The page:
It’s amazing how a few consecutive days of dry weather completely changes one’s mood after the long wet winter. Fields that were water logged on a Monday morning and looking more appropriate for planting rice than wheat were, by Thursday afternoon, dry enough to start thinking about preparing the soil to plant our spring crops.

From an impatient farmer’s perspective, spring arrived around the middle of March, since when we have been working continuously. It is not just us, as all our neighbours are busy working away in their fields as everything appears to need doing at once.

The first job was to put some fertiliser on the autumn planted crops as soils warm up and day length increases, letting dormant crops realise it is time to start their long growth through spring. To achieve this growth, crops, like humans, require good nutrition to grow healthily, which is gained from the soil and some extra plant food in the form of fertiliser.

Fertiliser applied, attention turned to crops that are not yet planted. Firstly the spring beans, which were planted in pretty much ideal conditions in the third week of March. Next, it is the spring wheat this will take a bit longer to create an ideal seedbed, rather than rushing in just to get the job done quickly. We have started cultivation in preparation for the wheat, but on our heavy clay soils they can change from mud pie texture to concrete in the space of 36 hours, meaning that a mixture of perfect timing, a bit of luck and working with nature rather than fighting it is the name of the game.

In addition to being busy on the farm, we also start thinking about the new season of shows in Farrington Oils. Farrington’s Mellow Yellow is now ten years old and I have always enjoyed meeting customers at food shows, as they provide the perfect opportunity to explain to existing and potential customers why they may like to try our products. The first show of 2015 will be the BBC Good Food Show in Harrogate. We are currently putting the stand together in the office, making sure everything looks spick and span, ready to go, as well as making sure we can get it all in the back of a van to take to Yorkshire. If you are going, we will look forward to seeing you there. If not, then look out for us at other shows during 2015.


Sometimes I just have to spend a few undisturbed days in the office with my head buried in spreadsheets trying to do some strategy planning for the future of the business. As well as being vitally important, I do enjoy trying to work out the best way for all the pieces of the jigsaw to fit together.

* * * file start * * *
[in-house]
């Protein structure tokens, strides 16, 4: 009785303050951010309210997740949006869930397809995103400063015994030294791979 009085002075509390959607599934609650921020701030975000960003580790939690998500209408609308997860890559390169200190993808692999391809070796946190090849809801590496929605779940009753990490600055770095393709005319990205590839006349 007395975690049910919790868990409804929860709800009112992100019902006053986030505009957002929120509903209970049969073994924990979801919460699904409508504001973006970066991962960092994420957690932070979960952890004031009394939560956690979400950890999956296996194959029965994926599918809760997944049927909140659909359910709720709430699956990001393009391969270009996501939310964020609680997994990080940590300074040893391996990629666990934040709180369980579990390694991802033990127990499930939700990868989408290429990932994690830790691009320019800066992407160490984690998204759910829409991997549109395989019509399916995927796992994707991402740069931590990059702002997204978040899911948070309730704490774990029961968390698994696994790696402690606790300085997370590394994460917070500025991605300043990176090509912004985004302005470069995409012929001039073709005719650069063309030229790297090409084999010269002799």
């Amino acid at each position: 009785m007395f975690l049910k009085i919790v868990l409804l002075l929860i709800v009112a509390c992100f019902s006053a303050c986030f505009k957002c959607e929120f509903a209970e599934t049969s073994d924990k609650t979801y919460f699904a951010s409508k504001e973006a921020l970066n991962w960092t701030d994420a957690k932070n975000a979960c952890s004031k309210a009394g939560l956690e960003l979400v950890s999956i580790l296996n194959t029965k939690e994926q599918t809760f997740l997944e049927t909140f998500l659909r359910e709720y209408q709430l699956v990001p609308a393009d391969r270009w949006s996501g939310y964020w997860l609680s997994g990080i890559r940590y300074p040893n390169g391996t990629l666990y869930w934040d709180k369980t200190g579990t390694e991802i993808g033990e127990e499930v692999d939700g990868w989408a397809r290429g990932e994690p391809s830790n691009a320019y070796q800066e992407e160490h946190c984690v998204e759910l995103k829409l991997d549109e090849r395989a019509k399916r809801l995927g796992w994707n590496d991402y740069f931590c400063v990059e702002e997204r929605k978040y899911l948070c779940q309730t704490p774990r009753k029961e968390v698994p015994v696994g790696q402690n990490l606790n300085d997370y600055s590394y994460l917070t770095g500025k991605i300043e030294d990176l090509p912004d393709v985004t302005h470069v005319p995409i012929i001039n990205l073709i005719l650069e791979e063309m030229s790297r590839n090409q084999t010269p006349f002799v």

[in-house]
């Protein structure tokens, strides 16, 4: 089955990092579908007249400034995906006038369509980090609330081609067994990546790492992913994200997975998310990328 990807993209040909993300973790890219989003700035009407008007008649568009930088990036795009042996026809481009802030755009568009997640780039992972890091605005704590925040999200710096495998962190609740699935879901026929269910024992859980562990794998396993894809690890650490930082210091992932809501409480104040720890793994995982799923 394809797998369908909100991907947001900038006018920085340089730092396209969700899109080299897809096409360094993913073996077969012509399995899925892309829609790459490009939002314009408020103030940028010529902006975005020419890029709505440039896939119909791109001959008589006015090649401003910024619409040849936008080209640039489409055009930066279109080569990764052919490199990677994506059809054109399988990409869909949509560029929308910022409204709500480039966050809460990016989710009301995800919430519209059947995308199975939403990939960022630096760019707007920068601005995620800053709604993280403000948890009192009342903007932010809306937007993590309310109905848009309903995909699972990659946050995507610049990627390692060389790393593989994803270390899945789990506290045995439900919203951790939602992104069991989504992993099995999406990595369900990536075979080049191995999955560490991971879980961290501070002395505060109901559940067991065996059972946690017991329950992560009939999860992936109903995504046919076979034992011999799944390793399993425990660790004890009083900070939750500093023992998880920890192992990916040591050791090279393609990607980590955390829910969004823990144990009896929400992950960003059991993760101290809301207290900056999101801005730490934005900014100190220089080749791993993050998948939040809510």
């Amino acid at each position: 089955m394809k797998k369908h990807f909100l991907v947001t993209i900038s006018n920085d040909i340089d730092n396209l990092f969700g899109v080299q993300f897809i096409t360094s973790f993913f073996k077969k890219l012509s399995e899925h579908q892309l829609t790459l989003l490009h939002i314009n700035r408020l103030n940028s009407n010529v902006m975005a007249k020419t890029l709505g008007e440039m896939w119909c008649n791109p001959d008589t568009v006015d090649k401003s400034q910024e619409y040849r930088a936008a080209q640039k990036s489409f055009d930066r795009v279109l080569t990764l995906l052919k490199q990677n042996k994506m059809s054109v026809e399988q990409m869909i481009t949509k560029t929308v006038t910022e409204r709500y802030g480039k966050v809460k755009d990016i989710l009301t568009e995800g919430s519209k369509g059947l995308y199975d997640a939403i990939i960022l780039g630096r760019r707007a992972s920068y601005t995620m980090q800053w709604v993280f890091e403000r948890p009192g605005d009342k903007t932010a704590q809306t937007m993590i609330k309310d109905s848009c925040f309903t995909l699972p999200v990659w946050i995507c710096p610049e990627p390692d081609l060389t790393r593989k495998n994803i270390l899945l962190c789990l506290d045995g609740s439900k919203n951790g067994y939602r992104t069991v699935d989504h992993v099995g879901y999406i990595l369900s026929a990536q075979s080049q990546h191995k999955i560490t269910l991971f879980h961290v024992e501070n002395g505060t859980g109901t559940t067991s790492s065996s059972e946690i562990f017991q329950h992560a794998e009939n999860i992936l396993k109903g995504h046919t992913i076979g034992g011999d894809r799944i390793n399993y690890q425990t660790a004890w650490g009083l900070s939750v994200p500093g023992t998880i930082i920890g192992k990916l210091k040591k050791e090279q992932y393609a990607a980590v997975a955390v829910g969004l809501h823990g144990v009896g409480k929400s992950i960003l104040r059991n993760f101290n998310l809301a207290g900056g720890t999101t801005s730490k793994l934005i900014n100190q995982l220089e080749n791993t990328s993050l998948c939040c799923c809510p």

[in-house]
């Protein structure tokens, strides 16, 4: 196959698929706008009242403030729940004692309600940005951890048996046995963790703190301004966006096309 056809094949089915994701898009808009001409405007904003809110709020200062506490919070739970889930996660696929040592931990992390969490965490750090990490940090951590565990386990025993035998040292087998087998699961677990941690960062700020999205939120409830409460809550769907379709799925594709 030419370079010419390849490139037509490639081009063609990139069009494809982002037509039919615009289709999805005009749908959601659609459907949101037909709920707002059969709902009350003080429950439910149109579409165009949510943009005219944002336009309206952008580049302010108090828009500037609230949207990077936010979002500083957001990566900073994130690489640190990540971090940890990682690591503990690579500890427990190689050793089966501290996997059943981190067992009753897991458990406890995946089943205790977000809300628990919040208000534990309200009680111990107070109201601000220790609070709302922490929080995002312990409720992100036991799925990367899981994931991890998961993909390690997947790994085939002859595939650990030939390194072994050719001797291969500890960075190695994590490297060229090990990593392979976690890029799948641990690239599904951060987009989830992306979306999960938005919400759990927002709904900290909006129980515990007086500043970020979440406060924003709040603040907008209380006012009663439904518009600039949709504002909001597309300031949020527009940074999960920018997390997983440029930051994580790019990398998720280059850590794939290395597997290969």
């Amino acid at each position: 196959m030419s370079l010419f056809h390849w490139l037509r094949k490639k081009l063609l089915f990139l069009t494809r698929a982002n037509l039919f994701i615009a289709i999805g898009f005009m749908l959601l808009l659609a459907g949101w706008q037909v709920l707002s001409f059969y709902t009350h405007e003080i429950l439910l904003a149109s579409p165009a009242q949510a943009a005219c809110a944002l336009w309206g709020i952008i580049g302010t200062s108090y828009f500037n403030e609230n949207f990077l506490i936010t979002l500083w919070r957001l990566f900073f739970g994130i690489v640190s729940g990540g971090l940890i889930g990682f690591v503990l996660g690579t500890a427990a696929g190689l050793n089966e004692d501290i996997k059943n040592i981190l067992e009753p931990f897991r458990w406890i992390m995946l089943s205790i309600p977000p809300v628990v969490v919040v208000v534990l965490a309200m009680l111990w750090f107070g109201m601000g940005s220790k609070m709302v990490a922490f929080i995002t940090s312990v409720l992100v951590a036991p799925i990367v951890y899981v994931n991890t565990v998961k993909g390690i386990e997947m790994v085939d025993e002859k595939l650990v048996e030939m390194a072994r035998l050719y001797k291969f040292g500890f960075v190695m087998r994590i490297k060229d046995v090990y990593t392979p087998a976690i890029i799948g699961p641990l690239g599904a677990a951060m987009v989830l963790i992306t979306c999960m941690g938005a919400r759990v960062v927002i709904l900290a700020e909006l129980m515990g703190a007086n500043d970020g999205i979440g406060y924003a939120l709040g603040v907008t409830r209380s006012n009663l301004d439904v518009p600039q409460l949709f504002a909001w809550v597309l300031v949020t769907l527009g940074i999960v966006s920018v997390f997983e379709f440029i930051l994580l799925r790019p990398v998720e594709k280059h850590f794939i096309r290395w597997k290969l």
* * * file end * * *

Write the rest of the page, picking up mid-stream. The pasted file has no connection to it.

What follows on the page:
Firstly I will be updating my whole farm Environmental Policy. This document is all about what we stand for and looks at everything from water resources and wildlife, to staff and the machinery choices we make on the farm. It is a true record of where we are as a business, as well as putting some targets for the following year. I update this annually, following discussions of what our ambitions are for the year.

Then there are the cash flow forecasts that need completing for this year and next, a vital tool to help give an indication of where and when the money is going to come from and what we will have left to invest. Farming, like any other business, does not have a crystal ball, particularly when it comes to predicting future weather and commodity trends, but it does give me an indication to start planning around.

Business planning is a combination of strategy, mixed with plenty of compromise, a bit of aspiration and a realisation that not everything can be done at once. For example over the last couple of years the farm has had to cut back its shopping list drastically due to a poor harvest two years ago. The tractor we recently bought, I wanted last year, but couldn’t afford. Now I am looking at the investments required for the next two years and trying to prioritise those, whilst trying to keep the business agile.

Our fourteen-year-old combine harvester is a crucial piece of machinery. A wheel recently departed from the rest of the machine on the road and the combine ended up in the ditch. Thankfully no serious damaged was done to people or machine, however, this brings home the fact that we need to look at replacing this over the next couple of years and at around half a million pounds for a new one, I will be looking for another used machine. For this year, one of the things near the top of the list is a solar power system to go on the oil factory roof. This ticks many boxes both financially and environmentally, so as long as I can get the figures to work, it should become a reality over the next few months.

Farming Diary

From LEAF Demonstration Farmer Duncan Farrington